Post by retiredjg » Sun May 26, 2019 9:52 am

Money needed at a certain time should not be invested in stocks or even most bonds. Maybe some (not all) in a short term bond fund. CDs and high yield savings or money market are appropriate choices.

If you want to invest the money and are willing to wait (maybe several years) for your house if the market goes down, that works too.

I think every portfolio needs some bonds, probably 20% to start. However, it is hard for people who have never seen an extended bear market to get that.

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willthrill81
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Re: just starting

Post by willthrill81 » Sun May 26, 2019 9:55 am

retiredjg wrote:
Sun May 26, 2019 9:52 am
Money needed at a certain time should not be invested in stocks or even most bonds. Maybe some (not all) in a short term bond fund.
Outside of the the 1970s, when inflation was high and T-bills outperformed all bonds, when would putting all of one's 'needed money' into short-term Treasuries have been a bad move?
“It's a dangerous business, Frodo, going out your door. You step onto the road, and if you don't keep your feet, there's no knowing where you might be swept off to.” J.R.R. Tolkien,The Lord of the Rings

retiredjg
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Re: just starting

Post by retiredjg » Sun May 26, 2019 11:52 am

willthrill81 wrote:
Sun May 26, 2019 9:55 am
retiredjg wrote:
Sun May 26, 2019 9:52 am
Money needed at a certain time should not be invested in stocks or even most bonds. Maybe some (not all) in a short term bond fund.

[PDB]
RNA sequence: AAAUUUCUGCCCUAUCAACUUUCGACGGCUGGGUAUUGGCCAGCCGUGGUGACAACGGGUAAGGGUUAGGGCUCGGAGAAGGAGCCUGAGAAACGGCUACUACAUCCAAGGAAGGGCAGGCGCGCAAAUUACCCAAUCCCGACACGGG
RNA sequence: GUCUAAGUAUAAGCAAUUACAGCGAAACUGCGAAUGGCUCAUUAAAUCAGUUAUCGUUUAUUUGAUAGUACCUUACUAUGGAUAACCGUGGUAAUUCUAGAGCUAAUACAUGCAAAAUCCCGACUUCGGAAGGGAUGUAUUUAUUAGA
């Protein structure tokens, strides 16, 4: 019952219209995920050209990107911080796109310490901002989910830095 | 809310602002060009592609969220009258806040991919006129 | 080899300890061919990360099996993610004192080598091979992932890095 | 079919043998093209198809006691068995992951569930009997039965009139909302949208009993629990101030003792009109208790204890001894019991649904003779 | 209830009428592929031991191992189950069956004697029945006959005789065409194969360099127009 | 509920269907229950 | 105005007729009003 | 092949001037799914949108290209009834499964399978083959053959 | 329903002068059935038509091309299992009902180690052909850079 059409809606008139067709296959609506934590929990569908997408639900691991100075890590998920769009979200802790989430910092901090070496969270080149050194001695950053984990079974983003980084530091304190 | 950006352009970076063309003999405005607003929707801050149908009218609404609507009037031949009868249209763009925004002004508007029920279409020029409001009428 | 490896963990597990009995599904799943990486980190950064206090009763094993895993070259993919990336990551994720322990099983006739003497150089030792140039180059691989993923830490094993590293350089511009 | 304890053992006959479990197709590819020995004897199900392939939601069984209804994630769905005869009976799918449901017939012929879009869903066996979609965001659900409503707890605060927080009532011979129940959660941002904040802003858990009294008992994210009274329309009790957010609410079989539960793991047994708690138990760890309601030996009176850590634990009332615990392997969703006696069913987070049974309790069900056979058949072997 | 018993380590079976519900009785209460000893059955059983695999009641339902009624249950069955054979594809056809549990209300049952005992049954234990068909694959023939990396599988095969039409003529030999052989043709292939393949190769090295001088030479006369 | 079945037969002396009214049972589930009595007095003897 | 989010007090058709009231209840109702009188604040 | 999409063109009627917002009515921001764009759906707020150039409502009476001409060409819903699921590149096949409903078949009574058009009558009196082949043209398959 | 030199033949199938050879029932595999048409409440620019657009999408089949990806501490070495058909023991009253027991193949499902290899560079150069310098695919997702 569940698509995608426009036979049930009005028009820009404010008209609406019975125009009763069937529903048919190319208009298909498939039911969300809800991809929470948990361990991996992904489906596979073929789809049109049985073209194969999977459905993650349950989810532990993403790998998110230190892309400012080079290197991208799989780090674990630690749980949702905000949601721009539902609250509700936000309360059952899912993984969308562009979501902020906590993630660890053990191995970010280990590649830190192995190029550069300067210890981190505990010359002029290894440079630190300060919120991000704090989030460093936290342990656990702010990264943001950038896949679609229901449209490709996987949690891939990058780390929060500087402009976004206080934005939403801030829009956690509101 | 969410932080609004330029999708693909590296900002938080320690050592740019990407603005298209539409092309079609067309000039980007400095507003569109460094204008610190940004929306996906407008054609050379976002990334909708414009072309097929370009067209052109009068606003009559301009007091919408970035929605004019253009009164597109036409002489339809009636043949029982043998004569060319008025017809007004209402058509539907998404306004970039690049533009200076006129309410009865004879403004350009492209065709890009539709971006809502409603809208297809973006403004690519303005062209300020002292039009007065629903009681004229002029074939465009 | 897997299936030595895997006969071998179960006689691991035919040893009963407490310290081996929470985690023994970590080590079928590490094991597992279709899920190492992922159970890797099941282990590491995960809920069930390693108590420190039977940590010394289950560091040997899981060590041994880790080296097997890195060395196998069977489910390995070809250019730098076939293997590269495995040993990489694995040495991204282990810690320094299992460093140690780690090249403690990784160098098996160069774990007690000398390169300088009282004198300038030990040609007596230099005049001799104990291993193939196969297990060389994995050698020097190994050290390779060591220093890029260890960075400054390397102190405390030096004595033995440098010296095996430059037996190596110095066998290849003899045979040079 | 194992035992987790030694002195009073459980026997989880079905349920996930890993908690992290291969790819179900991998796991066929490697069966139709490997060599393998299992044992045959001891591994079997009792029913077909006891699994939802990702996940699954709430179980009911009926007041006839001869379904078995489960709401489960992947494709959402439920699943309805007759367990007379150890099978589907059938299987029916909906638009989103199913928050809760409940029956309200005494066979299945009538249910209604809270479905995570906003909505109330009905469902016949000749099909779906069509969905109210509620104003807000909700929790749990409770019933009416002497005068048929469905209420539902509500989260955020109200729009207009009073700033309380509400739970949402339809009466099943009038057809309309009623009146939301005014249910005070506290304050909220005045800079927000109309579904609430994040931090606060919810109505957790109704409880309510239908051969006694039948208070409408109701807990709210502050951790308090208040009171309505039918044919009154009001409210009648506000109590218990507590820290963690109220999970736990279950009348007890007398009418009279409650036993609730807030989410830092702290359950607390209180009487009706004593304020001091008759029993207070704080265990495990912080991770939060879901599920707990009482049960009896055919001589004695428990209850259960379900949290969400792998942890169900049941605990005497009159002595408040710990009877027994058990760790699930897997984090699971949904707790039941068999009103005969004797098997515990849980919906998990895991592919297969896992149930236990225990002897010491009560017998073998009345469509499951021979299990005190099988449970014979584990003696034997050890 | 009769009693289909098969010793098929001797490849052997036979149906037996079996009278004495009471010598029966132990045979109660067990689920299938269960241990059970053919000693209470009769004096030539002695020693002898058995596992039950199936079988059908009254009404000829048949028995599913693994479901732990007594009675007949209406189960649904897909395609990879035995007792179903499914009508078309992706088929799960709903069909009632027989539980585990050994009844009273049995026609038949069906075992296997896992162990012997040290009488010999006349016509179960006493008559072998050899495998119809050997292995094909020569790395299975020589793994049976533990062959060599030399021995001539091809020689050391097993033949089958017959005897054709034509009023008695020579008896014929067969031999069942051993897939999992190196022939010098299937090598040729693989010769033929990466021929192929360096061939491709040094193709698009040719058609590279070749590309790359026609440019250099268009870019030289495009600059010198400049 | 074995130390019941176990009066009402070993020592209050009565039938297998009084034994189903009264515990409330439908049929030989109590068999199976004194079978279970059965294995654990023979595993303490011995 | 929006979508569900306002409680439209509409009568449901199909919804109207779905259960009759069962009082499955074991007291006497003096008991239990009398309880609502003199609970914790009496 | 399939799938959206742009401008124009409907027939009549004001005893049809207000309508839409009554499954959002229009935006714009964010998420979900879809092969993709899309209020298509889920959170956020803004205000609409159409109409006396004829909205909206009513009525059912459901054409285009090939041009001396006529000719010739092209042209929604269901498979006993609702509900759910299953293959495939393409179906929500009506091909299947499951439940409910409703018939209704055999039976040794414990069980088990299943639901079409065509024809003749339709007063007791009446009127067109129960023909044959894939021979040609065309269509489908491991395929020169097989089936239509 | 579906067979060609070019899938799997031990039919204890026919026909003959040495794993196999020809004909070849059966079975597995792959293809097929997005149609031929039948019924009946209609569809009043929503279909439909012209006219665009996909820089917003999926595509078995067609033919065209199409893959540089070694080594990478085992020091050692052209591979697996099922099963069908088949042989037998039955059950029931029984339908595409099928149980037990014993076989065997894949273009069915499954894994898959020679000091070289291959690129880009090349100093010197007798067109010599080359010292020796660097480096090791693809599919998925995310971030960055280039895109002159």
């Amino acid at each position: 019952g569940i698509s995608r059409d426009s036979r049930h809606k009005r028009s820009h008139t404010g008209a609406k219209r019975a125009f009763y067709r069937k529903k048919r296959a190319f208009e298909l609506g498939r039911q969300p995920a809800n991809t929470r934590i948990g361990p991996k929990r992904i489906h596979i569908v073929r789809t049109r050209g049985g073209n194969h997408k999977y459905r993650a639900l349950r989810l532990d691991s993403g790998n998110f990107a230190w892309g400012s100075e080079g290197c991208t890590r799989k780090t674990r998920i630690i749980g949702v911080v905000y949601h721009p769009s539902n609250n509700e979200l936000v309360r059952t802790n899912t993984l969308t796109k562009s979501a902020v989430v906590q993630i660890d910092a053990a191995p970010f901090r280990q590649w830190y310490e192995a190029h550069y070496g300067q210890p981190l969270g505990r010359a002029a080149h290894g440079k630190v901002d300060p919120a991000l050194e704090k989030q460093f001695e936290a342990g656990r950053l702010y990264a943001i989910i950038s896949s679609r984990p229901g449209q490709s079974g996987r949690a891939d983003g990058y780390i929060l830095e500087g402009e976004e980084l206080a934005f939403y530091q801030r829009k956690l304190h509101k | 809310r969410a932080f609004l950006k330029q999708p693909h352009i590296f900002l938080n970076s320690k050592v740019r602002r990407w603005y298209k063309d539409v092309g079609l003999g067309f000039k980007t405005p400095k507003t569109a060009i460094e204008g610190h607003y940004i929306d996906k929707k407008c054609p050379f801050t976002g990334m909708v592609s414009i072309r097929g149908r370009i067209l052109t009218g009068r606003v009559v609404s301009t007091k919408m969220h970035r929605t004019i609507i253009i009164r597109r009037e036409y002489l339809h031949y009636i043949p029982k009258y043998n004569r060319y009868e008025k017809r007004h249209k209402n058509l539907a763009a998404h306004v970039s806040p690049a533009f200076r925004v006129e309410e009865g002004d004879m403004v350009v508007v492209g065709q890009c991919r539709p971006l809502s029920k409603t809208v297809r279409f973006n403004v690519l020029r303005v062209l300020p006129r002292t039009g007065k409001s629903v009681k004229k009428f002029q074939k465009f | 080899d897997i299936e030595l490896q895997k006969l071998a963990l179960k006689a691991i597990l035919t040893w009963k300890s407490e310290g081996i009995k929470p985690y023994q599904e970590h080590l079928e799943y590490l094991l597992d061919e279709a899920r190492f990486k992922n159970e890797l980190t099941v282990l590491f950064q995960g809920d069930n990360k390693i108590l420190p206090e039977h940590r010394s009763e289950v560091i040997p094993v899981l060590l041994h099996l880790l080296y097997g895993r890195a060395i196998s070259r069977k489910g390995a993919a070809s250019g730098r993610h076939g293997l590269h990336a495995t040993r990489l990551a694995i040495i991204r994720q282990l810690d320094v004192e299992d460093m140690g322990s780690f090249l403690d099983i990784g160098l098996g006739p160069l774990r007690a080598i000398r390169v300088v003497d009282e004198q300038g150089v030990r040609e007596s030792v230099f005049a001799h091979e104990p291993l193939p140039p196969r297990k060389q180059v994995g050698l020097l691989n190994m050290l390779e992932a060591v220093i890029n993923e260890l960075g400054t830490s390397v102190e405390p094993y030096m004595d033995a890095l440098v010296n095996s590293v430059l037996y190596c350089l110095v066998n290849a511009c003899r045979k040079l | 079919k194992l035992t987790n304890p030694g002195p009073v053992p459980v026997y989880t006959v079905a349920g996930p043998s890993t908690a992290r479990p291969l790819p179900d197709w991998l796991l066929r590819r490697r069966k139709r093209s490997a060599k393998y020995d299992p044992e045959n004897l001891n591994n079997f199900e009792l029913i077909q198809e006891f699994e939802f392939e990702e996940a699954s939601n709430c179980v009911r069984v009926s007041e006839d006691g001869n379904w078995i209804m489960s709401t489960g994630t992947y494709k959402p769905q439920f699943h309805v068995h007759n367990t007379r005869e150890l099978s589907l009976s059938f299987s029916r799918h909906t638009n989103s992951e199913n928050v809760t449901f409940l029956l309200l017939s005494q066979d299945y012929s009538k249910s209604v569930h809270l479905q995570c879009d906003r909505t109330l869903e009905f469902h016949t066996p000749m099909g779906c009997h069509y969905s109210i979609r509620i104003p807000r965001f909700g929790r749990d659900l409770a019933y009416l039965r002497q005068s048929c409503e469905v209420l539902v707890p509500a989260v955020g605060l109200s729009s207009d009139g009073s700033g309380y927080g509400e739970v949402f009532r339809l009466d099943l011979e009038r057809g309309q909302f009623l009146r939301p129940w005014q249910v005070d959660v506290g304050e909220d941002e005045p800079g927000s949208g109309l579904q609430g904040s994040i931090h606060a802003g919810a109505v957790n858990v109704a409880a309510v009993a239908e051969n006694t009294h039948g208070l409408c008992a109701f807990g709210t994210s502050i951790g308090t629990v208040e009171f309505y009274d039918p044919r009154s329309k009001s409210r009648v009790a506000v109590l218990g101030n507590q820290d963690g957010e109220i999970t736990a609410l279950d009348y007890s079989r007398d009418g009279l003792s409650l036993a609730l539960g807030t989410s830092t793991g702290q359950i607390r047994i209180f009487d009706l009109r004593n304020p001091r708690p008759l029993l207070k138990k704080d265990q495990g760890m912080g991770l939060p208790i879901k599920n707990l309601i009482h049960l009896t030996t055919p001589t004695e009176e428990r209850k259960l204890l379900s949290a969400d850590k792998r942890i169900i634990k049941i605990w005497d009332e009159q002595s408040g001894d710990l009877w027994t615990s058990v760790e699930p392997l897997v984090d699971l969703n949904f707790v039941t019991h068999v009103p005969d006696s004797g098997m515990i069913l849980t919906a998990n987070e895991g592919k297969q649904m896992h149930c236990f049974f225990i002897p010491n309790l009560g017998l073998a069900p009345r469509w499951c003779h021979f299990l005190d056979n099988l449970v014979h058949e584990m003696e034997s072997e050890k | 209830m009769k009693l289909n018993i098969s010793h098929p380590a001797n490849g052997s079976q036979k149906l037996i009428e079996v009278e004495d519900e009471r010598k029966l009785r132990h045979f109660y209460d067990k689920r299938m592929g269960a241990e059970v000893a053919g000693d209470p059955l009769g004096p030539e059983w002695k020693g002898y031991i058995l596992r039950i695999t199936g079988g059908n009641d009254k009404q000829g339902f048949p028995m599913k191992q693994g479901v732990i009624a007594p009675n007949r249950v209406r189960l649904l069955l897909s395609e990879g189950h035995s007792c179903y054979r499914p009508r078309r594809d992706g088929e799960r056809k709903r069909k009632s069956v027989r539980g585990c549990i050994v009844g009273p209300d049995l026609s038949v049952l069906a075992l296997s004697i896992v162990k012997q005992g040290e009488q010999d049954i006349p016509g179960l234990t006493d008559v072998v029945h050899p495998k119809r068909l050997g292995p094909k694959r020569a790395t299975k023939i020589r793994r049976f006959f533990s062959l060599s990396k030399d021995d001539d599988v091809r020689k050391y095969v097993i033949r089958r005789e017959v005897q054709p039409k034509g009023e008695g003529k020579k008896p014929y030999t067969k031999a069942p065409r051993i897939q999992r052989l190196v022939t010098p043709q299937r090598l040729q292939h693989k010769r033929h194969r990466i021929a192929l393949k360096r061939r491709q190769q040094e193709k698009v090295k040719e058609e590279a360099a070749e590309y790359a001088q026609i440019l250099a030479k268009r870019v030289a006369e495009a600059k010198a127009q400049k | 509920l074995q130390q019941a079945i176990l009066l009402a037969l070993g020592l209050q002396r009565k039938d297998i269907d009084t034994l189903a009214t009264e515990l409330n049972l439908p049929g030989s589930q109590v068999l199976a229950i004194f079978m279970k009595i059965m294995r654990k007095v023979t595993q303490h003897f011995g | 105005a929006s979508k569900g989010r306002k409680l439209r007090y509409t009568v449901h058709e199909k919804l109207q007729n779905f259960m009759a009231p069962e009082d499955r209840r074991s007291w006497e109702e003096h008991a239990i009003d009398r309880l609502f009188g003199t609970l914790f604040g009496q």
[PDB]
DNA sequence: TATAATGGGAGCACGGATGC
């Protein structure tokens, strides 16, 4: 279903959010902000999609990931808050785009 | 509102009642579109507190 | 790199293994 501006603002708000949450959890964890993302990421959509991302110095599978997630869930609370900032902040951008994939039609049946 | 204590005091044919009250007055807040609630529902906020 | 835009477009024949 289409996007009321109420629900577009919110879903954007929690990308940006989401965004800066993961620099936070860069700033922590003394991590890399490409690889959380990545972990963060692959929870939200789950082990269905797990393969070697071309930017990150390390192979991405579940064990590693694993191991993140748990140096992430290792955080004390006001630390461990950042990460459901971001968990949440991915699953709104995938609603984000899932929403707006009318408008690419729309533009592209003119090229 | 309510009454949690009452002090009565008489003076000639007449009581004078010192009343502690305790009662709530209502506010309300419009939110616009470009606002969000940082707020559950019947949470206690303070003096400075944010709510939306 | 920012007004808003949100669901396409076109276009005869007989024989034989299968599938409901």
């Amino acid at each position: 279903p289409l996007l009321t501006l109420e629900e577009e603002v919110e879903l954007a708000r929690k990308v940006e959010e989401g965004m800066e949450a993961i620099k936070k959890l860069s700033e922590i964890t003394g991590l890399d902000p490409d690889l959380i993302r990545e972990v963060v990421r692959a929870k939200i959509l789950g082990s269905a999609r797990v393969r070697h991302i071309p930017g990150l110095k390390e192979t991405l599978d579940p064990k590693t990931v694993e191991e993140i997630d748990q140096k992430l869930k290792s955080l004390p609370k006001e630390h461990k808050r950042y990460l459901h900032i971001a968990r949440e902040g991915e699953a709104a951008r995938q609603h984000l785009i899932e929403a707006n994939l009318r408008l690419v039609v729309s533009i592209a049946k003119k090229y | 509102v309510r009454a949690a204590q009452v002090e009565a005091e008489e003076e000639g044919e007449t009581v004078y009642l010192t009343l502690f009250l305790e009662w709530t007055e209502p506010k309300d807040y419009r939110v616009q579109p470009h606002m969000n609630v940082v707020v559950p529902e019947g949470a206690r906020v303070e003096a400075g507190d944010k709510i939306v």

Outside of the the 1970s, when inflation was high and T-bills outperformed all bonds, when would putting all of one's 'needed money' into short-term Treasuries have been a bad move?
I don't know. Why do you ask?

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willthrill81
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Re: just starting

Post by willthrill81 » Sun May 26, 2019 2:38 pm

retiredjg wrote:
Sun May 26, 2019 11:52 am
willthrill81 wrote:
Sun May 26, 2019 9:55 am
retiredjg wrote:
Sun May 26, 2019 9:52 am
Money needed at a certain time should not be invested in stocks or even most bonds. Maybe some (not all) in a short term bond fund.
Outside of the the 1970s, when inflation was high and T-bills outperformed all bonds, when would putting all of one's 'needed money' into short-term Treasuries have been a bad move?
I don't know. Why do you ask?
I'm trying to figure out why you said that money needed at a certain time should not be invested in most bonds. Are there bonds that you view as acceptable for this purpose?
“It's a dangerous business, Frodo, going out your door. You step onto the road, and if you don't keep your feet, there's no knowing where you might be swept off to.” J.R.R. Tolkien,The Lord of the Rings

retiredjg
Posts: 36805
Joined: Thu Jan 10, 2008 12:56 pm

Re: just starting

Post by retiredjg » Sun May 26, 2019 2:51 pm

willthrill81 wrote:
Sun May 26, 2019 2:38 pm
retiredjg wrote:
Sun May 26, 2019 11:52 am
willthrill81 wrote:
Sun May 26, 2019 9:55 am
retiredjg wrote:
Sun May 26, 2019 9:52 am
Money needed at a certain time should not be invested in stocks or even most bonds. Maybe some (not all) in a short term bond fund.
Outside of the the 1970s, when inflation was high and T-bills outperformed all bonds, when would putting all of one's 'needed money' into short-term Treasuries have been a bad move?
I don't know. Why do you ask?